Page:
Friday, May 15, 2009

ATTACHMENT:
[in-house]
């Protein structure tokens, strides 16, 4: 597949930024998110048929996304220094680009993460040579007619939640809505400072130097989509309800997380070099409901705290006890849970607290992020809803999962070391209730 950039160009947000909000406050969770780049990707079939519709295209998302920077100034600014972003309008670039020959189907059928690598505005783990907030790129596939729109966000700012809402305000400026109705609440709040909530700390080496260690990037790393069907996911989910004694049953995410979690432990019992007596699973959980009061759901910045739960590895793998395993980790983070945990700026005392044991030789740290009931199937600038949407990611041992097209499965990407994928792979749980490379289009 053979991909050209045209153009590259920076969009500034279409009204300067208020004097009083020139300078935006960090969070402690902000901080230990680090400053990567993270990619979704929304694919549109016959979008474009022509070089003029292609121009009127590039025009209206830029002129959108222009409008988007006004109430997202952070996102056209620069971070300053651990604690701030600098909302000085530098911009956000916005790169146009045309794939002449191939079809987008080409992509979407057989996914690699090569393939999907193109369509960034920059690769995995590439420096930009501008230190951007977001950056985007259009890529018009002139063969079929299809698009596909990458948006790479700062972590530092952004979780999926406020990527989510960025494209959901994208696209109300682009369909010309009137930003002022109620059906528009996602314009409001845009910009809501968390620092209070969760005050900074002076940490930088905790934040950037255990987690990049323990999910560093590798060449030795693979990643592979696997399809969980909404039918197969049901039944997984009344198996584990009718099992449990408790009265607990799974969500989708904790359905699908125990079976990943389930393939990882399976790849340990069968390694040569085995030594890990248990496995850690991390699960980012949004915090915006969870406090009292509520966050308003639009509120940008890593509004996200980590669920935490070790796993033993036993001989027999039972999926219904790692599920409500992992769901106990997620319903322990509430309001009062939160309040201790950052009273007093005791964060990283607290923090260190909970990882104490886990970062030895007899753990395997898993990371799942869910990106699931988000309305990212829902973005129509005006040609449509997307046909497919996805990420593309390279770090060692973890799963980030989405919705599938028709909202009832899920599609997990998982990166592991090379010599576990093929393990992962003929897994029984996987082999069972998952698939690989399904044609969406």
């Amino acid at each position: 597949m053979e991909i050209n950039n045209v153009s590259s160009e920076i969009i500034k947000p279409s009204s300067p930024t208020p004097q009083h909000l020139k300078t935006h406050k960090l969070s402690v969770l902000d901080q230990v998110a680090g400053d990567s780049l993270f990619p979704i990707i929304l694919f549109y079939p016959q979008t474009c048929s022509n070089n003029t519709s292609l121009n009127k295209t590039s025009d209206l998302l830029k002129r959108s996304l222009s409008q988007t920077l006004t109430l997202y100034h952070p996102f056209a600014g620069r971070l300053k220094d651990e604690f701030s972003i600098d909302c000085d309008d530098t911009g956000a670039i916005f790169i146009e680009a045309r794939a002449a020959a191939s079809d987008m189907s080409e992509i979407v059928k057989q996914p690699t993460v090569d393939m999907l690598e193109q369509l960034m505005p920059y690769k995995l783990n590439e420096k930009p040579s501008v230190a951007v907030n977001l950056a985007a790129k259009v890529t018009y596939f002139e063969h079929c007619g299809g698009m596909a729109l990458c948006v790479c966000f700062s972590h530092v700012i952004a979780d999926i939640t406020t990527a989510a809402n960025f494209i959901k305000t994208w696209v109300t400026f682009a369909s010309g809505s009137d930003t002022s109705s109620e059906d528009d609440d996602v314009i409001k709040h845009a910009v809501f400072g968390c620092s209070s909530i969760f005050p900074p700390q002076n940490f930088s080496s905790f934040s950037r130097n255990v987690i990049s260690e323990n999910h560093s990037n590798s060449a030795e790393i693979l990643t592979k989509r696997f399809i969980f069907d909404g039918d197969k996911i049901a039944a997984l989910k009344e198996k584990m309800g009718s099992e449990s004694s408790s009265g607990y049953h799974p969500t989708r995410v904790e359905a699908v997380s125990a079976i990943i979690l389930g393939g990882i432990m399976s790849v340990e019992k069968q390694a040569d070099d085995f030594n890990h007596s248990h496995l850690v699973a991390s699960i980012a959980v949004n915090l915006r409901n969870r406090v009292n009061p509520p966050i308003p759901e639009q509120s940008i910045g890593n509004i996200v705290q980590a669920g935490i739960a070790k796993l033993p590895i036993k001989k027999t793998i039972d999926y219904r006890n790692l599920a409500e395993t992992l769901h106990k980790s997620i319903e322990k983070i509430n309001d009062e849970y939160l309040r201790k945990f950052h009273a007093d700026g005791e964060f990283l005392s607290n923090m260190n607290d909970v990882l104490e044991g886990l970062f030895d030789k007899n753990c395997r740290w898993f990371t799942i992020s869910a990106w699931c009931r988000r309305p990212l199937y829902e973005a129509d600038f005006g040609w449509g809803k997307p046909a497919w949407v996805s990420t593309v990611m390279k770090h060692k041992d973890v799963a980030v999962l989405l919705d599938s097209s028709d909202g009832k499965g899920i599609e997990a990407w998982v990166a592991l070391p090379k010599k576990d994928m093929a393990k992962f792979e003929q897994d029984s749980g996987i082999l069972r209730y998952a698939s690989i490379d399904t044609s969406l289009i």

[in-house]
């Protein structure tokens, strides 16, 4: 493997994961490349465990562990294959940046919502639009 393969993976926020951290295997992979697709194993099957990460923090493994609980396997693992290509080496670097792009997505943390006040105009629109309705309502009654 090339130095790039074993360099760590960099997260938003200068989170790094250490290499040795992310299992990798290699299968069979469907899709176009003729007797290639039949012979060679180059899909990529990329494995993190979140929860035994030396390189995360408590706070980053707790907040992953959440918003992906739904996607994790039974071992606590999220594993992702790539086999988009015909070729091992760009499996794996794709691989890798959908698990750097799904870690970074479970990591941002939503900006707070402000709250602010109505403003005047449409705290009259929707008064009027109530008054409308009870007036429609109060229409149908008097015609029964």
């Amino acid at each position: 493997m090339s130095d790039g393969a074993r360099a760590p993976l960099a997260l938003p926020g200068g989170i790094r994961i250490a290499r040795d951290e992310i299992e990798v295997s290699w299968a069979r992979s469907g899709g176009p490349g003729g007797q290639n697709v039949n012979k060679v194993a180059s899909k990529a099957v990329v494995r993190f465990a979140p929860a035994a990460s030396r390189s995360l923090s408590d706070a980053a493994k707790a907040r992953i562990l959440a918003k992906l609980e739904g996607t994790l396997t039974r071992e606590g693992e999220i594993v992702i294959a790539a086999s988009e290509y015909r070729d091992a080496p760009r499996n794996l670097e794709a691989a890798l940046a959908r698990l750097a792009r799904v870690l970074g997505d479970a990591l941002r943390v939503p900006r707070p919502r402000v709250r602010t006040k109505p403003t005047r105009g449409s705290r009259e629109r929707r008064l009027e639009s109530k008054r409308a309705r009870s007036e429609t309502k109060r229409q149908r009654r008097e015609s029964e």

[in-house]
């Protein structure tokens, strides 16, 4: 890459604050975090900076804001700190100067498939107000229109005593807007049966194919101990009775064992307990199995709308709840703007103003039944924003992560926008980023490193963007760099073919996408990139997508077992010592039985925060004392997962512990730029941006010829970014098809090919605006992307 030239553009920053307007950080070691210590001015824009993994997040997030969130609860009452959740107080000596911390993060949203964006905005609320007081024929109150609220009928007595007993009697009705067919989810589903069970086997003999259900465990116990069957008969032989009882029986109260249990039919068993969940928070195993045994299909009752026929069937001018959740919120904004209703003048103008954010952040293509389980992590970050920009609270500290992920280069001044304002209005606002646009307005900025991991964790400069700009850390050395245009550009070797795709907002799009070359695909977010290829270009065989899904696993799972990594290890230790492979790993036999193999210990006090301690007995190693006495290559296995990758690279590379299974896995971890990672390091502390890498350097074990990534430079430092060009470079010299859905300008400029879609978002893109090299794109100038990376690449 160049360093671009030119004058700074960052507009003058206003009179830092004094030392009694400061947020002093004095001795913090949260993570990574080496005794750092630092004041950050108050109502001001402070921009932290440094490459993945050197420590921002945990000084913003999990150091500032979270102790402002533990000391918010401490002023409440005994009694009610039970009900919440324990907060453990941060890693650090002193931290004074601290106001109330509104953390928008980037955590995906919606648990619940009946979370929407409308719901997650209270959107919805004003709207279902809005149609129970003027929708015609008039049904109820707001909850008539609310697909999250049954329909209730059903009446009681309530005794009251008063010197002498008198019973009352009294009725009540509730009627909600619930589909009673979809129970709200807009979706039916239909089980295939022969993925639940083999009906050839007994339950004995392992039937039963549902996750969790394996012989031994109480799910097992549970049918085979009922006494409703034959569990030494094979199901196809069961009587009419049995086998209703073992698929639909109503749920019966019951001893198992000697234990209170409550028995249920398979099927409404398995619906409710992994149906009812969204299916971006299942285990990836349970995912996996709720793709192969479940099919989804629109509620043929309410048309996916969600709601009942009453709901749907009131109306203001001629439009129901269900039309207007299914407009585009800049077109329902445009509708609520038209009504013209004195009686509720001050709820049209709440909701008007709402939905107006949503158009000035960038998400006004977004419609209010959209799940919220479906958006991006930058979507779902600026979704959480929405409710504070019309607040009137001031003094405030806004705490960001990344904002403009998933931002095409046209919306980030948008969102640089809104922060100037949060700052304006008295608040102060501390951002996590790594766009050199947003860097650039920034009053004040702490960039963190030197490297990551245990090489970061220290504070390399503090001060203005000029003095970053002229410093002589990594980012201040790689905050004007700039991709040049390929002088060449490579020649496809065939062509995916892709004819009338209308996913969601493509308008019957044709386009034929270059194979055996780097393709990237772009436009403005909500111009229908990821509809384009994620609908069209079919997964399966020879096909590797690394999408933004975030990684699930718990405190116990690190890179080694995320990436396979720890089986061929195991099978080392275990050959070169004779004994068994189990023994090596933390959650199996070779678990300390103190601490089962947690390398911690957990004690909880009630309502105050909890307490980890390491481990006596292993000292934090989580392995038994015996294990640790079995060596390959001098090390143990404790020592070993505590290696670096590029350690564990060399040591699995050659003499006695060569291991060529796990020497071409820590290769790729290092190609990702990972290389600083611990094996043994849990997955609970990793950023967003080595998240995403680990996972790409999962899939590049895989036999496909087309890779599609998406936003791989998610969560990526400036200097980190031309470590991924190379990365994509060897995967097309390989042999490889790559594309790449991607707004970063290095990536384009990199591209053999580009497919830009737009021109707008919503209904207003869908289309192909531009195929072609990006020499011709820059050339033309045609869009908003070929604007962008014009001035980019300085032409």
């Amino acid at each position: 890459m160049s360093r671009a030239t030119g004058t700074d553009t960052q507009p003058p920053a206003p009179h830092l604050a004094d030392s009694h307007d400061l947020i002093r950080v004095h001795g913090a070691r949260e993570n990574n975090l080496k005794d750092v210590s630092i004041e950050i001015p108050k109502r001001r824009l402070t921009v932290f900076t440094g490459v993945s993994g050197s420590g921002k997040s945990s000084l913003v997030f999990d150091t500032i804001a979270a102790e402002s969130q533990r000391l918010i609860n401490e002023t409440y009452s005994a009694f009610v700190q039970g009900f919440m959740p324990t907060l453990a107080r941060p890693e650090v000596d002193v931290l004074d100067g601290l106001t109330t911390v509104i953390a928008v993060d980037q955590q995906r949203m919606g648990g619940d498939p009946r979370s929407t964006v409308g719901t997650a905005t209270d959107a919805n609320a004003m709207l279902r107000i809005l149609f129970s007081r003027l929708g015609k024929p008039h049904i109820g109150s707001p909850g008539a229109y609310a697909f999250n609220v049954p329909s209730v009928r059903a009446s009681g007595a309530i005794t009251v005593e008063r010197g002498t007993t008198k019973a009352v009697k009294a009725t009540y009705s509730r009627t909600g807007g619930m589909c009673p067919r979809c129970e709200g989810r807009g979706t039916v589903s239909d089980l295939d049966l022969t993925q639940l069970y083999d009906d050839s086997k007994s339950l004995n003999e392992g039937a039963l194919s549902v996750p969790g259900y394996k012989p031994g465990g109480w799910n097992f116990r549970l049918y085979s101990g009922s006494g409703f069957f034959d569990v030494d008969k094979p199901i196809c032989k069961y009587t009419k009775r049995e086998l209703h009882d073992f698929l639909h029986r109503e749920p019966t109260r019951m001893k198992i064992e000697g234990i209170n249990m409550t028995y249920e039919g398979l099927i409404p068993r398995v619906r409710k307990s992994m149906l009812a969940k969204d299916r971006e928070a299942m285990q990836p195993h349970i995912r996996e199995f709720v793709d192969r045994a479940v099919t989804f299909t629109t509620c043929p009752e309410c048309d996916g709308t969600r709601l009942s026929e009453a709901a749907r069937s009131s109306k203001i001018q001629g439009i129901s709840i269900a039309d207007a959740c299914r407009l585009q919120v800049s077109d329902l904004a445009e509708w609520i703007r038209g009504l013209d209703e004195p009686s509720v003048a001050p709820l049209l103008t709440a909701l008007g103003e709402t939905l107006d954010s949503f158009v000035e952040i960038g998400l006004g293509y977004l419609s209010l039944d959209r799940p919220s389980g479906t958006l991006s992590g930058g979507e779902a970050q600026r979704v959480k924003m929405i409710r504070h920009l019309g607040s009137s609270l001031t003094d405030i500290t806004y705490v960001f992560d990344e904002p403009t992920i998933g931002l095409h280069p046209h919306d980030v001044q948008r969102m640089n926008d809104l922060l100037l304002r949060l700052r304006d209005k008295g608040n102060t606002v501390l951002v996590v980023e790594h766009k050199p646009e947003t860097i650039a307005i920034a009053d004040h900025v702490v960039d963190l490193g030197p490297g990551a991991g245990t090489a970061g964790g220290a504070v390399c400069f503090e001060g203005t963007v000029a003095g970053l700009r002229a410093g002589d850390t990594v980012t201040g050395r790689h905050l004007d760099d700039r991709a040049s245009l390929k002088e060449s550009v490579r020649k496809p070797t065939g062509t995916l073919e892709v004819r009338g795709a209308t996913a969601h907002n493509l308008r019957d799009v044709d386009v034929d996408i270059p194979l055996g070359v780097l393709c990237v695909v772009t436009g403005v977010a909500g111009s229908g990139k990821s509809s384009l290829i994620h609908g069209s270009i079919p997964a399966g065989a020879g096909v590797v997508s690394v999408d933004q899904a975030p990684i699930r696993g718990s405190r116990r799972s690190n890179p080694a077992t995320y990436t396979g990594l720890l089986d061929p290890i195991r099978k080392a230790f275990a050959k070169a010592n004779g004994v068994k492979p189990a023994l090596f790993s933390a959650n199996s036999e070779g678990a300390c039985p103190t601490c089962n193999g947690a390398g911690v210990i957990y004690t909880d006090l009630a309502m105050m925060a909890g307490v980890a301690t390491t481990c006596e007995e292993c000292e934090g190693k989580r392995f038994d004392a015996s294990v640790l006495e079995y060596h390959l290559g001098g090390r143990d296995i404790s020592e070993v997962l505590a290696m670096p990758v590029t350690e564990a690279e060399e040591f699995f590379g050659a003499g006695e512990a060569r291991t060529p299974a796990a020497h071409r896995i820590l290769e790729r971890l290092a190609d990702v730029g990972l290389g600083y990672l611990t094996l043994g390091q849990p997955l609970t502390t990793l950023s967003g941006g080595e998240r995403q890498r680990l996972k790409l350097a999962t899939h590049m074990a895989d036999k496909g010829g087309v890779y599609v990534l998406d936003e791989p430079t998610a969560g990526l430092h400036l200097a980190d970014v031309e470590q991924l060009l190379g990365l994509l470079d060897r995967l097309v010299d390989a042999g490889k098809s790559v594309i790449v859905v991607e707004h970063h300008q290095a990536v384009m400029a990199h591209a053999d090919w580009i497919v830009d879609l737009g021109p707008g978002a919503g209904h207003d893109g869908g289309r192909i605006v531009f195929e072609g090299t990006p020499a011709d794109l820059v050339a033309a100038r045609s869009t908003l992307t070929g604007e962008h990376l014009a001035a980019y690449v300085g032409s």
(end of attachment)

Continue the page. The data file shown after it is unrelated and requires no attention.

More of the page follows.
The score is done, the parts have been shipped away once again, and, while usually one for absolute control - a chimera at best - I have abrogated my responsibility as a Komponist to allow the so-called performers a bit of leeway, one arm unbound from the straightjacket, a rest from the hamster wheel, the industrialist lightening for the moment the blows on the backs of the restive workers, but this philosophical change of heart, like most, has come from expediency rather than deep thought, as my compositional laziness seems to increase year upon year. I remember a day in the not so distant past where, to begin the simplest of tunes, I first had to build the instruments, sawing and sanding into the wee-est hours to the ire of my roommates, decide on a tuning, and, locked in my slattering studio, learn to play the aforementioned devices or at the least to coax a sound. But now my compositional life has settled into a pattern: (1) agree to a deadline (2) wait until the last possible moment (3) use every shortcut, trick, careless theft and accident to produce something as quick as possible. I had lunch with my friend and co-producer Paul Dresher the other day and had to hide my head in shame after listening to him describe the months of preparation on Shick Machine, building the instruments, learning to ... yes, you get the idea, everything I had been, and revealing to all the shadow I have become.